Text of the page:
New US Senate Bill Introduced Requiring ISPs to Block Pirate Sites

Mark Hachman reporting in PC Magazine: "A bipartisan group of U.S. Senators were scheduled Monday to introduce an act that would crack down on sites that traffic in pirated intellectual property, whether or not those sites are housed in the United States. ... The bill takes the novel step of not only cracking down on domestic sites that illegally distribute copyrighted material, but also authorizes the Department of Justice to choke off access to foreign sites, including ordering domestic ISPs and payment providers to either block or stop doing business with the infringing sites." more»

Domain Name Owner Gets Swift Relief Against Impostor Website

In rem actions over domain names are powerful tools. A trademark owner can undertake these actions when it identifies an infringing domain name but cannot locate the owner of that domain name. In a sense, the domain name itself is the defendant. The Anticybersquatting Consumer Protection Act (which is a part of the federal trademark statute dealing with the unauthorized registration of domain names) says that a court can enter ex parte orders requiring a domain name to be turned over when... more»

Omnibus Cybersecurity Bill May Not Go Where Original Authors Intended

In an interview with GovInfoSecurity, Sen. Thomas Carper said that the U.S. Senate is considering attaching cybersecurity legislation to a defense authorizations bill. Though clearly a ploy to be able to say "we did something about those evil hackers" before the elections, CAUCE applauds the attempt. There can be no doubt that the United States (and many other countries) sorely needs better laws to deal with these threats. more»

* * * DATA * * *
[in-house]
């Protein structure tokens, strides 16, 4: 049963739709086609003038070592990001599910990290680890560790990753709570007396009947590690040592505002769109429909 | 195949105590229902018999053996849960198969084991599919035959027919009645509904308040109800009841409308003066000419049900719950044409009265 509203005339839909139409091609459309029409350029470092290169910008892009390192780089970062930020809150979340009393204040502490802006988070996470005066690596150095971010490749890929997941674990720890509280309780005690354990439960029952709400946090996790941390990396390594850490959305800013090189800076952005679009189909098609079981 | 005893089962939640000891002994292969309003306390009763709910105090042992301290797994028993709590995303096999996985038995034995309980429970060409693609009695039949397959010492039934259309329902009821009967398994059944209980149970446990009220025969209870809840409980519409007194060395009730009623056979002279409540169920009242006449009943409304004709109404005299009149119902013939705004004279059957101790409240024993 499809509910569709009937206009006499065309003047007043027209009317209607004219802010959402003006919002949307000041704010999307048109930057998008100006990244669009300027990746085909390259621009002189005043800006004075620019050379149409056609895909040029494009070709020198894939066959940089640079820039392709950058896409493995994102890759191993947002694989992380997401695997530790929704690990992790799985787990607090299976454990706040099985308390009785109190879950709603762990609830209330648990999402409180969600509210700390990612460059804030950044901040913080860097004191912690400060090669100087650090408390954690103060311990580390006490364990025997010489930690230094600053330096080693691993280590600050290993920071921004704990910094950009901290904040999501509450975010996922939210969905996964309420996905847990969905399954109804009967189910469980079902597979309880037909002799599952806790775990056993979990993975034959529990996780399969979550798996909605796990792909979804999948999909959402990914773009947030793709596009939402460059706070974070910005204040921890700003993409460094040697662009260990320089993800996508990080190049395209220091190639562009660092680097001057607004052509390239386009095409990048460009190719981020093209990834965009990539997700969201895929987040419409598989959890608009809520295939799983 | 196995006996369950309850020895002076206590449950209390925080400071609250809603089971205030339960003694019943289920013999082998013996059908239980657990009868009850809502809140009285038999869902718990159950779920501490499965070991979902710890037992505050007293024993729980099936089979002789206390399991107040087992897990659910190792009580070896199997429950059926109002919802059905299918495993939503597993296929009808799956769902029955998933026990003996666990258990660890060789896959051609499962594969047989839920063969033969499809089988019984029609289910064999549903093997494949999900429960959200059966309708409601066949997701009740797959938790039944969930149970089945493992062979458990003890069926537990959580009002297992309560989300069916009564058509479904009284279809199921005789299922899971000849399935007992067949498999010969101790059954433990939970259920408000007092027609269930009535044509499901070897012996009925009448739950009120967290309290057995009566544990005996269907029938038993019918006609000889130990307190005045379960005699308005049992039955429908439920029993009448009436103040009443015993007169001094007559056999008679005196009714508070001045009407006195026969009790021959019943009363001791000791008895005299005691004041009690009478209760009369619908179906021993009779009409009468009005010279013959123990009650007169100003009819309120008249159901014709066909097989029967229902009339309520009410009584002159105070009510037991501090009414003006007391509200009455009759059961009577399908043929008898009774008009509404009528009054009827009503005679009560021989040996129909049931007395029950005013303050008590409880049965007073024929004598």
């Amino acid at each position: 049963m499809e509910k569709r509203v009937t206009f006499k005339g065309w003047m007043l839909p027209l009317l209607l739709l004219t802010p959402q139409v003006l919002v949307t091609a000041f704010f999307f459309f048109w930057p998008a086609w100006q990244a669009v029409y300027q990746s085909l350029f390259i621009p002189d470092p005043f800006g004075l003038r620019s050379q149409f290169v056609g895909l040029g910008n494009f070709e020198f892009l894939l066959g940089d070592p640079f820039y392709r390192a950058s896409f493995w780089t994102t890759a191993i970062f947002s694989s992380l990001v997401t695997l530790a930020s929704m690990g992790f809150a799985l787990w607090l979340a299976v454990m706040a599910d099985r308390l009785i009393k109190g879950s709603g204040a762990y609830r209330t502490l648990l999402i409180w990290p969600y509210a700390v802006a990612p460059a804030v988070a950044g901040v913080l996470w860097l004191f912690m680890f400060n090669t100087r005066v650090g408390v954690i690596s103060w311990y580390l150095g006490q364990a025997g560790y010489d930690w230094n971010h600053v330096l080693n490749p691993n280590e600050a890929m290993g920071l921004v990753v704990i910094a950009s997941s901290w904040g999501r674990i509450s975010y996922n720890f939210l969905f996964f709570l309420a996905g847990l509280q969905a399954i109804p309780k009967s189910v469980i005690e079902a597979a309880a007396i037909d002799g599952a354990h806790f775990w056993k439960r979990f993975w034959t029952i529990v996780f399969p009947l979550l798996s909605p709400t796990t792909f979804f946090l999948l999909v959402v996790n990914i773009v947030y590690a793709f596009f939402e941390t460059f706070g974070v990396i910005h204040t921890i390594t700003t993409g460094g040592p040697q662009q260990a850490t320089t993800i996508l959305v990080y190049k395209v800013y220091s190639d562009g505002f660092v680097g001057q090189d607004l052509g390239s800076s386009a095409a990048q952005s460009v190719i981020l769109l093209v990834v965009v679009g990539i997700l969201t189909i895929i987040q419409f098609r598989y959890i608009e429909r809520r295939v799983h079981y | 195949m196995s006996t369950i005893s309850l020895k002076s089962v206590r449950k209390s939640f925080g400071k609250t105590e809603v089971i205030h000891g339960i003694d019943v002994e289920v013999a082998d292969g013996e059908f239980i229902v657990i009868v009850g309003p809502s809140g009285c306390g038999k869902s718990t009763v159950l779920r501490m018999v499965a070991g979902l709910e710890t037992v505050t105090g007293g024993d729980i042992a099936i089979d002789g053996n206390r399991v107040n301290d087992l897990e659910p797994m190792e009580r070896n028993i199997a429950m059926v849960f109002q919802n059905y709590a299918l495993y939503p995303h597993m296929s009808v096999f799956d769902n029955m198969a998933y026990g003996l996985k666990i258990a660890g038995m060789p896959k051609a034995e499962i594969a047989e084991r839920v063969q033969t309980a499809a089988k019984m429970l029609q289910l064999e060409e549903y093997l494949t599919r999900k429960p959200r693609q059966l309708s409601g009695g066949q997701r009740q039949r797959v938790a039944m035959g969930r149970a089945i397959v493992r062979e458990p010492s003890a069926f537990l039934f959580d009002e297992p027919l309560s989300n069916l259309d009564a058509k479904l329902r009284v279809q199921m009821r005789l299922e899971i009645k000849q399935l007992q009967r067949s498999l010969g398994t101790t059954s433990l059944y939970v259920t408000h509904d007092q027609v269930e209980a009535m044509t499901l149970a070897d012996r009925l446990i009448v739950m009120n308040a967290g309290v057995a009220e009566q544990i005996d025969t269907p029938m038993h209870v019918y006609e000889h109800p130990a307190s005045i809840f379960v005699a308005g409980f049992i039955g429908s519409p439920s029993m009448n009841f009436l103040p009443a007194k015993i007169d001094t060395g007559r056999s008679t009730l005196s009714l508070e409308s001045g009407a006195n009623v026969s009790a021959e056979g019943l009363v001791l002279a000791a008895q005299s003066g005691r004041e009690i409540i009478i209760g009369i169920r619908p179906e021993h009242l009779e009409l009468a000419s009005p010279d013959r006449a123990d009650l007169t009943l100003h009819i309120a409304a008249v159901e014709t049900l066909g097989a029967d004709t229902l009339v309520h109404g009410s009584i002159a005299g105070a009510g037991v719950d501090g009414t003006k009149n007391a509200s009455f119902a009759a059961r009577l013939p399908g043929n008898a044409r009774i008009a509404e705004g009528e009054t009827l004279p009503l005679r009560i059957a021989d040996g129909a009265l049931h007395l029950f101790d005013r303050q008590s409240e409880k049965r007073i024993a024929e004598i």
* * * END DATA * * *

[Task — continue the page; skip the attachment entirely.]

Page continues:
The Web is Dead: What This Means to ICANN, New gTLD Program and the Domain Industry

While we are spending years figuring out how to create the perfect generic Top-Level Domain (gTLD) launch and guidebook, the Internet is moving along at an extraordinary pace without any care about ICANN policy-making. The fact of the matter is ICANN is a ghost to the ordinary person or Internet company. You can not imagine how many times I had to explain what ICANN is, what ICANN does and why ICANN is important. more»

Google & eBay, Keywords & Domains, & ICANN

Sell a trademark as a keyword for directed search or online auctions and make $billions. But use a trademark in a domain name for direct search and lose the domain, or worse. The gap between how trademark law treats the two species of search has grown wider in the wake of several landmark 2010 trademark law decisions -- and provides another sound reason why ICANN should not establish any new rights protections for new generic Top-Level Domains (gTLDs) beyond those STI-RT compromise positions already included in the fourth version of its Draft Applicant Guidebook (DAGv4). more»

Do Not Track: Not as Simple as it Sounds

Over the past few weeks, regulators have rekindled their interest in an online Do Not Track proposal in hopes of better protecting consumer privacy. ... There are a variety of possible technical and regulatory approaches to the problem, each with its own difficulties and limitations, which I'll discuss in this post. more»

Google and Verizon Offer a Gift to Spammers

Earlier today, Google and Verizon offered a widely publicized "Proposal for an Open Internet." There's been extensive comment with lots of reasons not to like it, but one I haven't seen is that the proposal would make it much harder to filter so-called "mainsleaze" spam. ... The problem is that under the pitifully weak CAN-SPAM law, a lot of spam is entirely legal. more»